I also find crappie to get more aggressive at sundown. If I go fishing late in the day I usually go at around 1800 and stay until 01:00AM or 01:30 AM. The only draw back is that it can be a bit crowded earlier in the afternoon. The good news is that most everyone clears out by 9:00 PM. Oh Yeah, it is also still pretty hot out in the evenings too!

 

Crappie Stringer

The second thing I learned is that crappie feed up. What that means is that crappie attack their prey by swimming up to it. This is why all the methods mentioned above have you slowly raising the bait. We are trying to find the exact depth that presents the crappie with prey just above them. You can have a hundred crappie in the water, but if the bait is below them, they

 

 

 

I hope you enjoyed these summer crappie fishing tips. Please leave me comments with your thoughts and experiences. I will gladly add them to the site for the benefit of us all!

 

Good Luck,

Mike

 

14 thoughts on “Summer Crappie Fishing Tips -Simple But Effective”

  1. Oh, I see that crappie fish are fond of cold water and when you put the bait, it should be bitten in 10 minute time which is interesting to know. You seem to be a good catcher of crappie.
    I am equally thrilled by the explanation you are showing here and wonder how much the fishermen would be delighted to read your article.

    Thanks for sharing this good read.
    Wishing you all the best

  2. Hi Mike,

    Loved how you explained everything step by step! Didn’t know that crappie “Feed up”. For me fishing is only fun on my good days haha, otherwise i’m too impatience and i mess up the techniques to catch a fish.

    So cheers for the good information and i will try this for sure on my good days!

    • Ealco,
      Thanks for your comment! Very few people know that crappie feed up. This results in poor presentation of bait and catching less crappie. Glad you liked it.
      Mike

  3. These are great tips. I think I’m more interested in tips on picking up a fisherman than actually fishing myself. LOL! I just want to eat fresh fish without the work.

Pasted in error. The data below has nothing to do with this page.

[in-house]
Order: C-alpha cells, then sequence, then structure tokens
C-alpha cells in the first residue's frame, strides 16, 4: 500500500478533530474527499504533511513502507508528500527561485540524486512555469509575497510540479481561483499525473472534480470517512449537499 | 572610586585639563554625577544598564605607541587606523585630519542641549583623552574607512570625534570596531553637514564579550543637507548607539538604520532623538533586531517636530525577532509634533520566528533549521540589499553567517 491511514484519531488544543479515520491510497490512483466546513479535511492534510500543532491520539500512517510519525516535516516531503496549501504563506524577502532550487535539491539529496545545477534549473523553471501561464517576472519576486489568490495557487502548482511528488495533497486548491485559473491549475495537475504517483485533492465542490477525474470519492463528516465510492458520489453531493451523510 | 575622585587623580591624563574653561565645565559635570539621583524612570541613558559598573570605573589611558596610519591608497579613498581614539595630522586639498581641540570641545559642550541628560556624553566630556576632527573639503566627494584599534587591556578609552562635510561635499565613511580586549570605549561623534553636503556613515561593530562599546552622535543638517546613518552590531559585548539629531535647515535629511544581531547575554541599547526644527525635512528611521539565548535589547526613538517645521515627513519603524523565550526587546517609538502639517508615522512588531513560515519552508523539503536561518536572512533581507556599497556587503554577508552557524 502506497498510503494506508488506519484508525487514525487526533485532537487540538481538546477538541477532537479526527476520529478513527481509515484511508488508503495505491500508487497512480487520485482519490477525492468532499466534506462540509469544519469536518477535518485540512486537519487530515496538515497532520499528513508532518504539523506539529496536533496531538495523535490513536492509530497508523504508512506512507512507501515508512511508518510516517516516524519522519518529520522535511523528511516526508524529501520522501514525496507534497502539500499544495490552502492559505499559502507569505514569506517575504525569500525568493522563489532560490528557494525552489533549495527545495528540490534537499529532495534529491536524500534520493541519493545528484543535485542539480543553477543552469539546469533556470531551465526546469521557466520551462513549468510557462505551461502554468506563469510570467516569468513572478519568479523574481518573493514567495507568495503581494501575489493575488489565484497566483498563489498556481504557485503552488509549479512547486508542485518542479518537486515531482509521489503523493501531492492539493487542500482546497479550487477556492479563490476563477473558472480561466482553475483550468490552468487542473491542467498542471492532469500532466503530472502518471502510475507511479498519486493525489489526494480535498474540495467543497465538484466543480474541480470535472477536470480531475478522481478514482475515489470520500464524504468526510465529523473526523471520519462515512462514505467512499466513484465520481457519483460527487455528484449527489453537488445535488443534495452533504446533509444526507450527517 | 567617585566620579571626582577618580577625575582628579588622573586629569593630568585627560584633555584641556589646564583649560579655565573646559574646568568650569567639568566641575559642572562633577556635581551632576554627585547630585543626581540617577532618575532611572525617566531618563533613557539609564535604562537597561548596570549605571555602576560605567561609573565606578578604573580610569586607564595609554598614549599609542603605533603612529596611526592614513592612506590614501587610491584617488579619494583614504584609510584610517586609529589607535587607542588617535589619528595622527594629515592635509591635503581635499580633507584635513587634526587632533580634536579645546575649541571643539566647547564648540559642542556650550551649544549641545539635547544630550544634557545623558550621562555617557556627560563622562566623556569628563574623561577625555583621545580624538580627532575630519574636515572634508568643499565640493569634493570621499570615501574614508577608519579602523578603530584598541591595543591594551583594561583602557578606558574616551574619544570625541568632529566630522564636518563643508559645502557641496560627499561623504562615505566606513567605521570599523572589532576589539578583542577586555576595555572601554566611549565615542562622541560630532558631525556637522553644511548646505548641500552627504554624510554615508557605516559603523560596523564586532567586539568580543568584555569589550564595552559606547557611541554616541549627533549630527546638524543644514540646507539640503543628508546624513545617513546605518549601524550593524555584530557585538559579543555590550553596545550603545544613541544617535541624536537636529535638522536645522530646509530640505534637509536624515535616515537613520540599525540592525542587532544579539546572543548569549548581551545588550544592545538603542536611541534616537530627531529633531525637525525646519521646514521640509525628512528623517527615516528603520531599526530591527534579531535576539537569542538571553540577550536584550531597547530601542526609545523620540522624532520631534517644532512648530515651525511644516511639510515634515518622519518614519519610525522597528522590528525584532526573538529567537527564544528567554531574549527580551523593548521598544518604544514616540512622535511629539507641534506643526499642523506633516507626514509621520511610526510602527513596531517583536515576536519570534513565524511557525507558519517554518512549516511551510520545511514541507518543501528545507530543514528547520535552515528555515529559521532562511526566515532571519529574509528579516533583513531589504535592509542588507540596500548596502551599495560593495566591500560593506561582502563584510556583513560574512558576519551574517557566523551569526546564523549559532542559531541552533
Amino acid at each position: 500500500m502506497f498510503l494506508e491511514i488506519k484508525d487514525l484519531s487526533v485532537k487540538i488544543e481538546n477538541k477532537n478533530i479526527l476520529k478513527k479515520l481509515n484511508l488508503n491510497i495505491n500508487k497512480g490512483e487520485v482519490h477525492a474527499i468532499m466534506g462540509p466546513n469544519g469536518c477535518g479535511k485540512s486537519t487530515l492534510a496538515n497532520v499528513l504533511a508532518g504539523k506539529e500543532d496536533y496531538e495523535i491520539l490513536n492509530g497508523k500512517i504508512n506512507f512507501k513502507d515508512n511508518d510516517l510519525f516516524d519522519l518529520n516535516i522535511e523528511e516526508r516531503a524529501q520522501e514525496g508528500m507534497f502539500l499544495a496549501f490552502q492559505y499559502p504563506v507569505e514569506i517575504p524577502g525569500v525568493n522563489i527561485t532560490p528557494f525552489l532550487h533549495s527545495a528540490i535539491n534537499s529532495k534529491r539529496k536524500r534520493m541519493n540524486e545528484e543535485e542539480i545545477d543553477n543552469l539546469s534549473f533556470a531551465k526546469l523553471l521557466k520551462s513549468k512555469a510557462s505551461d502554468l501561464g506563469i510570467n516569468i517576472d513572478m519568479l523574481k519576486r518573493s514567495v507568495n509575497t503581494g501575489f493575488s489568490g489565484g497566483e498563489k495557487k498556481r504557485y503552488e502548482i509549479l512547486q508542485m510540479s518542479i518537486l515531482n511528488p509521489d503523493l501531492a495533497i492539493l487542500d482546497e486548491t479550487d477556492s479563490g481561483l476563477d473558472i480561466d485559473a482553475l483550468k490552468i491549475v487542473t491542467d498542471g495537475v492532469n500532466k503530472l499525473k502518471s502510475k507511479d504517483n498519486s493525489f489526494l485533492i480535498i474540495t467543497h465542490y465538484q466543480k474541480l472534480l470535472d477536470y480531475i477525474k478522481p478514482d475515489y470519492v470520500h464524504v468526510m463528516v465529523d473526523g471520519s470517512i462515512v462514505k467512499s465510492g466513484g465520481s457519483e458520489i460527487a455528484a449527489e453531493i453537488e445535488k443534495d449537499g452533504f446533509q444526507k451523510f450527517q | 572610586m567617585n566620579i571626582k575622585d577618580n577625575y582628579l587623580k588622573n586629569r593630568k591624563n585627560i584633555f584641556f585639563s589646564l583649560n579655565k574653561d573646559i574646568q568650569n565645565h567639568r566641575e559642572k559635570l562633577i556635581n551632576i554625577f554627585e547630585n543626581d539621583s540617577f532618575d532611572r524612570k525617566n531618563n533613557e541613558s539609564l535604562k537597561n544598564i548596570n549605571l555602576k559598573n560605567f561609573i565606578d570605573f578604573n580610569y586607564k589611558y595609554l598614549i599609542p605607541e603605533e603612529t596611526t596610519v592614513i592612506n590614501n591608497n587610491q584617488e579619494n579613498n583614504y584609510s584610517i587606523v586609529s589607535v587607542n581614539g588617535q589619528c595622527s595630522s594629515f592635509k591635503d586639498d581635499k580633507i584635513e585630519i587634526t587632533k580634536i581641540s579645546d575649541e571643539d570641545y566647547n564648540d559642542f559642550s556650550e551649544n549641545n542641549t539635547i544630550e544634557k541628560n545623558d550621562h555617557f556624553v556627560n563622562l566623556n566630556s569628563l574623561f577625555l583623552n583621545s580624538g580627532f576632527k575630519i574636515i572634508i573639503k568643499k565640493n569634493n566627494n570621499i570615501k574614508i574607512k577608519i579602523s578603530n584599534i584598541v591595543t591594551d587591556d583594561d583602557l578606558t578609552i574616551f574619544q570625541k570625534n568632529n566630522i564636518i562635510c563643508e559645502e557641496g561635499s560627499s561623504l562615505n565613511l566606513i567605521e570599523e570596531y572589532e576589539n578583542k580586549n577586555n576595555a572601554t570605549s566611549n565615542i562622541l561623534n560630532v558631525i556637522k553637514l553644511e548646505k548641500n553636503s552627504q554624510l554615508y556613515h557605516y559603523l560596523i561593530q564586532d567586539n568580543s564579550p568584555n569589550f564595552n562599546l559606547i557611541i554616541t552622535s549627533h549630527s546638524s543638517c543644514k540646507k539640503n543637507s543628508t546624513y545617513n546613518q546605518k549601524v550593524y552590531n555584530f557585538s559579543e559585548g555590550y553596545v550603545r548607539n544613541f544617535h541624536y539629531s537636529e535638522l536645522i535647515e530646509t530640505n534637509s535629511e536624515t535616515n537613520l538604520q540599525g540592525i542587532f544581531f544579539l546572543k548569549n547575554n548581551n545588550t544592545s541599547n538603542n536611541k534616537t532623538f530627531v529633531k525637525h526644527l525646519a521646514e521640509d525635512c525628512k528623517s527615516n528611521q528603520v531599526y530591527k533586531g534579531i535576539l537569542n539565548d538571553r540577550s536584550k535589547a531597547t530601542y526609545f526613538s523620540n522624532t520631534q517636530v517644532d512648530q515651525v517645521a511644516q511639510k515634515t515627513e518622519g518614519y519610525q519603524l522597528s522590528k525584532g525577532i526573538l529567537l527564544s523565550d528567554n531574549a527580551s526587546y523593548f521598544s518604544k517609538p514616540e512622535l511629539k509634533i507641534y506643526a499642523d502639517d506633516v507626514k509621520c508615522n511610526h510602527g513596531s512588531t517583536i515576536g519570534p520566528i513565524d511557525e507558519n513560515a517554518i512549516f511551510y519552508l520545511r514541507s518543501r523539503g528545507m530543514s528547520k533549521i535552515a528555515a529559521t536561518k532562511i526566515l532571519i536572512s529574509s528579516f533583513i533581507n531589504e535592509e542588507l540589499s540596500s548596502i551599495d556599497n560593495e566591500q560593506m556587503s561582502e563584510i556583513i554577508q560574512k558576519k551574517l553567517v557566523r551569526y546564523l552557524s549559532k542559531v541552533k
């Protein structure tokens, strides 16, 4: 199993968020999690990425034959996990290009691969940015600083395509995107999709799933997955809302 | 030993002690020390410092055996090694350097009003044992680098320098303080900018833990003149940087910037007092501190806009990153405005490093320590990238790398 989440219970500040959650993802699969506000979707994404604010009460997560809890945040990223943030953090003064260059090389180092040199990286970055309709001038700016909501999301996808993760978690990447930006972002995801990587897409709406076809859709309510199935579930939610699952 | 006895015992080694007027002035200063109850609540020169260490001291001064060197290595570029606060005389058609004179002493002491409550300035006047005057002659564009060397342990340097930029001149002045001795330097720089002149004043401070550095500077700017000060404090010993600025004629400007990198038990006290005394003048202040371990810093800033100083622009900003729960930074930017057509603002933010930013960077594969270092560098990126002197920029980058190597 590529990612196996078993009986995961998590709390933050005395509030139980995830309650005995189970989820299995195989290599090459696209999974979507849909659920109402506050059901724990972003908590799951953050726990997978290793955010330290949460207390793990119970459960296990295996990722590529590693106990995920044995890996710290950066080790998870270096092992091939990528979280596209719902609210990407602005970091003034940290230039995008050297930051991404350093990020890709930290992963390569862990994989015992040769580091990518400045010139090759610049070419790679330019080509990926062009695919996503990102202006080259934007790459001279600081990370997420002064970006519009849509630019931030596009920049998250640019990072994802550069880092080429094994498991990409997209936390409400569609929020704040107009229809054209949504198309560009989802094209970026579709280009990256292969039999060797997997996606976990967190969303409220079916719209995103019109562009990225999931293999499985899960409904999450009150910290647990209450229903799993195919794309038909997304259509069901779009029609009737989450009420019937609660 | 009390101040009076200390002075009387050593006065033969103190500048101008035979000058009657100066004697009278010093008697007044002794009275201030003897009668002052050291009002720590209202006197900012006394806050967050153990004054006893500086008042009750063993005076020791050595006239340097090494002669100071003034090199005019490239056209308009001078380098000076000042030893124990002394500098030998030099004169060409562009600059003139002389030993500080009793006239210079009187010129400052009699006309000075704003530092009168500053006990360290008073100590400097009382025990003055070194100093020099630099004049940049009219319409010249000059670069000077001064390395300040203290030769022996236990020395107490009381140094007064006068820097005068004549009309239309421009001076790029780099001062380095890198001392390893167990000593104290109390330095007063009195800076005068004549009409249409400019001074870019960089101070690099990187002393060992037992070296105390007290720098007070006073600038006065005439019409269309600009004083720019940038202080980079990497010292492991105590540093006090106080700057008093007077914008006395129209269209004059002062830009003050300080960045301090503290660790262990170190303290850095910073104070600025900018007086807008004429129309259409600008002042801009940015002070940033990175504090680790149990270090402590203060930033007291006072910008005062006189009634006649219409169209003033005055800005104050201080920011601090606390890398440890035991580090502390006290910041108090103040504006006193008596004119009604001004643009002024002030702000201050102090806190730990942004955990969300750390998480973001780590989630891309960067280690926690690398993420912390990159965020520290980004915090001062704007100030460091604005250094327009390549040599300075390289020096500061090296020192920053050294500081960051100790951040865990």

4. I have never heard of this fish (it’s a real memorable name), so I guess it must be American. Fishing is a really great activity though, so it’s fascinating to find out about different techniques in different places. Cool stuff.

    • Hi Tony! It is a funny name. As I understand it, it comes from french (le crappe). Many folks in the south call them sac-a-lait, which is also french. The most common names are crappie and papermouth. I am glad you enjoyed the post.

  5. I haven’t fished in a long time and I’m now retired. It sure brings back memories. You sure do know a lot about crappie fishing and fishing in general. I honestly never heard of crappie fish before. When I used to fish it was always the live bait method or bobber method. And thanks for the tip about going early in the morning. I always went fishing at that time anyway. Have to get up before the fish do, right? 🙂

    • Hi Rob! Thanks so much for your kind words. Crappies are some of the most fun fish to catch, and they taste amazing too! I can’t wait to retire as well so I can wet a hook and drown minnows every single day 🙂

  6. Mike,
    Your article title caught my attention (no pun intended). When my wife and I visit my sisters in Michigan, we always fish at Wixom Lake where there are lots of bluegills and crappies. When we first started fishing there, I learned by doing – we had our best success catching crappies in the late afternoon and even moreso once the sun set. We used grubs on jig hooks, dropped them to the bottom, then slowly reeled up. Often times we’d have a hit while the bait was on the way down. They’re fun to catch. We’re going in September and will fish Wixom Lake as usual, but will also go out on the bay for prime-time perch and walleye fishing.

    Thanks for the article. I enjoyed reading it and learned a few new tips I’ll be using in September.

    • Hello Rick,
      Thank you so much for your comment. I am glad you found some value to my article. I hope to one day fish in Michigan. I heard it is awesome. Good luck in September.
      Mike

  7. I have learned a lot a lot from this read. Moreover, I have always wanted to fish after doing so a few times with my friends. On one occasion I cast my line out into the water and the whole rod came out of my hand. My friends will never let me live that one down. However, with the advice that I can take from this article I can talk the talk and walk the walk.